While the default NetBIOS setting is correct for normal network configurations, it's possible for it to be altered, and it costs nothing to make sure it's correct. NETBIOS over TCP/IP must be enabled for normal network browsing.
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NikCommented:
Also, I think that Symantec Endpoint protection could be the culprit. Can you try to remove it only temporarily?
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LateNiteRAuthor Commented:
Windows Firewall IS disabled and as I said originally "...I can ping the servers both by Name and IP, NSLookup is fine, etc."

The NIC was set to the default and was getting its NetBIOS settings from DHCP.  I changed that to "enabled" which didn't change anything.

My network is a MS Domain and file sharing is enabled hence being able to browse shares between XP and 2003.  I can even browse Win7 shares from XP and 2003.

-----------------------------------------------------------

I will uninstall SEP to see if that is the culprit as soon as I can push-down a package to reinstall.
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LateNiteRAuthor Commented:
I uninstalled SEP and nothing's changed.

I'm going to reinstall it and then uninstall all Windows updates since the July 2010.  It's after that things seemed to break down.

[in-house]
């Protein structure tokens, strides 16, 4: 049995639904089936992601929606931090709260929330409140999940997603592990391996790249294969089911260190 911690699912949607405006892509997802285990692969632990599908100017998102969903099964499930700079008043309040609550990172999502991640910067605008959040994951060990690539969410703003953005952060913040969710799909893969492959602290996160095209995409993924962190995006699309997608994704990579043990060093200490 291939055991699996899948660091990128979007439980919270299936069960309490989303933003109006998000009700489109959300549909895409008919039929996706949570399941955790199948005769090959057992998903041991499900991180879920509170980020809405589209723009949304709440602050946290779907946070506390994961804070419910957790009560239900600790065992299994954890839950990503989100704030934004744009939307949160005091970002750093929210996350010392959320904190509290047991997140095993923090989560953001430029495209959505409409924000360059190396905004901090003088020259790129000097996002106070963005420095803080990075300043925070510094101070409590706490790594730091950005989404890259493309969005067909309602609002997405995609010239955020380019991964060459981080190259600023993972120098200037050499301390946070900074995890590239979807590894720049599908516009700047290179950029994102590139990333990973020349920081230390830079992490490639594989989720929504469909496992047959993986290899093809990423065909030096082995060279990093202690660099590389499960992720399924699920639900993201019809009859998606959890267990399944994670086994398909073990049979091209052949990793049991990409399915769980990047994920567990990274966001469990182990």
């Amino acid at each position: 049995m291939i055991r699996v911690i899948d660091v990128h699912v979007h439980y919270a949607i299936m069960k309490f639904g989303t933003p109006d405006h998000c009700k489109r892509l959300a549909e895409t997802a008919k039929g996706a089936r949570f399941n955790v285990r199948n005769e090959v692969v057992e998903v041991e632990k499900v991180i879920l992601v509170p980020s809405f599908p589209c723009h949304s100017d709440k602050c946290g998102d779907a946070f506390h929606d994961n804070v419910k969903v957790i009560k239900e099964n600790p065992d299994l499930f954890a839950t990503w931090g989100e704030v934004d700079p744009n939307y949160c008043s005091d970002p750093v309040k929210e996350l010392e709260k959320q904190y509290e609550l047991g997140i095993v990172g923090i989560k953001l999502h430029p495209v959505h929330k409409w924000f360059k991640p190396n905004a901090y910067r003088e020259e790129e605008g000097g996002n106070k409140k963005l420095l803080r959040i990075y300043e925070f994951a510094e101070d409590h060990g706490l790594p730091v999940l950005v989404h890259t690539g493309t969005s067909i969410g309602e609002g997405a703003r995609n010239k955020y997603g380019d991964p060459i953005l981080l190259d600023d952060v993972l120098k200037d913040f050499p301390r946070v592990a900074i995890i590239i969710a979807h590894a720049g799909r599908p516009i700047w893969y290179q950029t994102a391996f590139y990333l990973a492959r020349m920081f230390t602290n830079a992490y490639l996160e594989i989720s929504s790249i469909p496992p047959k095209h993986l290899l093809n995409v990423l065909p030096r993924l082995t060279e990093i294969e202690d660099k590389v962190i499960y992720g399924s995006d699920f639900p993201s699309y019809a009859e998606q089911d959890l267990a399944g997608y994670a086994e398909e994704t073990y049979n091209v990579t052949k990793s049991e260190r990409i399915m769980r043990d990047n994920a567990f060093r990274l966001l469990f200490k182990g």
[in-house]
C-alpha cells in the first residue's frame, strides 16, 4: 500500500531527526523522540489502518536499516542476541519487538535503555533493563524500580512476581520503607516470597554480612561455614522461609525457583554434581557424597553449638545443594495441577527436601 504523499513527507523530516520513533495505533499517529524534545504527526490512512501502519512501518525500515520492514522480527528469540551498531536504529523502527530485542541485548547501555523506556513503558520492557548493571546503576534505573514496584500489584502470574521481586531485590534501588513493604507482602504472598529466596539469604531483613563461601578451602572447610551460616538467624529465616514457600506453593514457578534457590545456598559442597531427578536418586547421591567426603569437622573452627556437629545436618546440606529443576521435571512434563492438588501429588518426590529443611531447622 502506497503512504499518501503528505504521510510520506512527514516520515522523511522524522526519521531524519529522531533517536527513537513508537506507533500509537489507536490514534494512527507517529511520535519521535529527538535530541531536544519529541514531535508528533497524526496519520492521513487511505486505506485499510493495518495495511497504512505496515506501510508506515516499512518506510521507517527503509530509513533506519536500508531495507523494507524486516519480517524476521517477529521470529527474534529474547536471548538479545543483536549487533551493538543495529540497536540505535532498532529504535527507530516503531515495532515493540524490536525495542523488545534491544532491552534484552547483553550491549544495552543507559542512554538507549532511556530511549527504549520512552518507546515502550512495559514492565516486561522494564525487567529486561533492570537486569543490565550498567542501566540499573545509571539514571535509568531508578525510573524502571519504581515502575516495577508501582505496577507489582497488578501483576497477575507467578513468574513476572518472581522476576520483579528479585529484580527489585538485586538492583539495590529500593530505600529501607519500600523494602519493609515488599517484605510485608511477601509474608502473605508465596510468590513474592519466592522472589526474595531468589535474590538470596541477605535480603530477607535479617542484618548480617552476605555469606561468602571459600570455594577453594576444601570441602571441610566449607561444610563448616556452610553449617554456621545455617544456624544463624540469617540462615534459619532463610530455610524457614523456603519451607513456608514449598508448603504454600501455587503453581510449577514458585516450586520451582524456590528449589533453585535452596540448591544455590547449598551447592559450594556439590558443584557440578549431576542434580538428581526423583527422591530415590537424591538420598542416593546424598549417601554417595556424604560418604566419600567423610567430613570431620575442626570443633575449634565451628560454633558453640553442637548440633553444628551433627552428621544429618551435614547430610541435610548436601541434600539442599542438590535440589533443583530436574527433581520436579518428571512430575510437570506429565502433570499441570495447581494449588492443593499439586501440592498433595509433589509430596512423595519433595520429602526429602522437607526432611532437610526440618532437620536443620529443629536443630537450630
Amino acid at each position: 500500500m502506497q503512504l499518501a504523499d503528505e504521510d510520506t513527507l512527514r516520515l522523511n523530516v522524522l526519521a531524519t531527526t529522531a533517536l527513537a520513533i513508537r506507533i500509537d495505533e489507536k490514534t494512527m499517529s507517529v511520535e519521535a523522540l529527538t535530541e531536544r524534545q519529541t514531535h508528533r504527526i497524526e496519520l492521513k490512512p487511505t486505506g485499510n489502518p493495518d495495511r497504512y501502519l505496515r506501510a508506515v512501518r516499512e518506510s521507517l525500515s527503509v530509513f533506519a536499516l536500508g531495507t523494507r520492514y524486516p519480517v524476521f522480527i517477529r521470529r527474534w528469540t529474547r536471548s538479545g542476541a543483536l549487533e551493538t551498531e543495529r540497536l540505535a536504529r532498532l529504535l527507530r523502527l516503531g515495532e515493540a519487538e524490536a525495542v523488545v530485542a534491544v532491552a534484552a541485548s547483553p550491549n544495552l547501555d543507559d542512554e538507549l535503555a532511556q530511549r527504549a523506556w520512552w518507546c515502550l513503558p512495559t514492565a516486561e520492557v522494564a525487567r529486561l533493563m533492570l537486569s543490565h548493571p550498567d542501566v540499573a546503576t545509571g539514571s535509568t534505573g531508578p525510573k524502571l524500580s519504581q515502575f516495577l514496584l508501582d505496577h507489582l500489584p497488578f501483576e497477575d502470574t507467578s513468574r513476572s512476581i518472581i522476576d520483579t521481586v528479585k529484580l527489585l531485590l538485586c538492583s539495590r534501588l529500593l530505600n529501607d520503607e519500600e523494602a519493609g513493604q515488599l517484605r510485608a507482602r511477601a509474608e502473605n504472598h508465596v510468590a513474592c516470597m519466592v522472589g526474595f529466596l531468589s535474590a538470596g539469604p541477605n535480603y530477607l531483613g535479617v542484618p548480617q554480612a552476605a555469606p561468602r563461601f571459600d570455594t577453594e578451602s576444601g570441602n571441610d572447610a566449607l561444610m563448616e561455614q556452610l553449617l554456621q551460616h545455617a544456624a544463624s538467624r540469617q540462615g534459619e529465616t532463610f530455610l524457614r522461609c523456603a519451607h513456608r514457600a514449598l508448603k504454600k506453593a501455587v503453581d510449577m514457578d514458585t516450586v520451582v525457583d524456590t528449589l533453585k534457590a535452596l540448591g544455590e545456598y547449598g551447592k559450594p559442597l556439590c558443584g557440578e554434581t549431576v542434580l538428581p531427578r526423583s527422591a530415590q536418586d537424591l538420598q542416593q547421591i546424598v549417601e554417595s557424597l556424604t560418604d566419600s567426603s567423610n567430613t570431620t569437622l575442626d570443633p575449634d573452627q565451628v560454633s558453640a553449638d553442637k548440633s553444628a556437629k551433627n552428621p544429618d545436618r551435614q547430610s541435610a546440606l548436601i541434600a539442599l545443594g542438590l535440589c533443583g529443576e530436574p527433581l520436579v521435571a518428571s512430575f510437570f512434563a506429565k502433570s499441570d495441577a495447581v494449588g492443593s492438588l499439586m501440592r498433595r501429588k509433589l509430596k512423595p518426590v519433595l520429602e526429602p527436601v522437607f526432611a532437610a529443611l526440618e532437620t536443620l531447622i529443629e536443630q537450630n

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LateNiteRAuthor Commented:
I FOUND THE SOLUTION (Sorry Everyone!)

Searching and searching for an OS-Config or Patch issue lead me to ZERO but I began looking at other changes I'd made......and STILL came up short.  I'd given up.

I then began installing updates on my Son's PC (Win7 Pro)....at the other end of the house (see where this is going...?)  I happened to open windows explorer for some reason or  other when I noticed that HIS drive mappings to the NAS were still connected.  Naturally, I forgot about updating the OS (Something I'll be doing until NEXT Christmas) and looked at his settings.  All were identical to the other PCs.

THAT'S when it hit me.  I'd had bought a new Linksys/Cisco E1000 Wireless Router for one end of the house because it had GB LAN.  THAT was a change I hadn't anticipated to be a problem as WHO, in this day-and-age, would release a device that actually blocks Samba and other CIFS-like shares?!?!

To verify this, I took each PC into the other WiFi zone and each saw the NAS and the Win2003 shares perfectly.

I will award Nima the points as the largest contributor.
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LateNiteRAuthor Commented:
....and yes, the E1000 does have the latest firmware installed and research indicates that Cisco does not yet have a solution to this behavior.
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LateNiteRAuthor Commented:
Nima.  To keep this solution easy to find I have created a 2nd post to award your points.

http://www.experts-exchange.com/OS/Microsoft_Operating_Systems/Windows/Windows_7/Q_26701859.html
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NikCommented:
Glad that you've solved it.
Thanks for the points and I wish you Happy Holidays!
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LateNiteRAuthor Commented:
The Linksys E1000 Blocks Samba and other shares.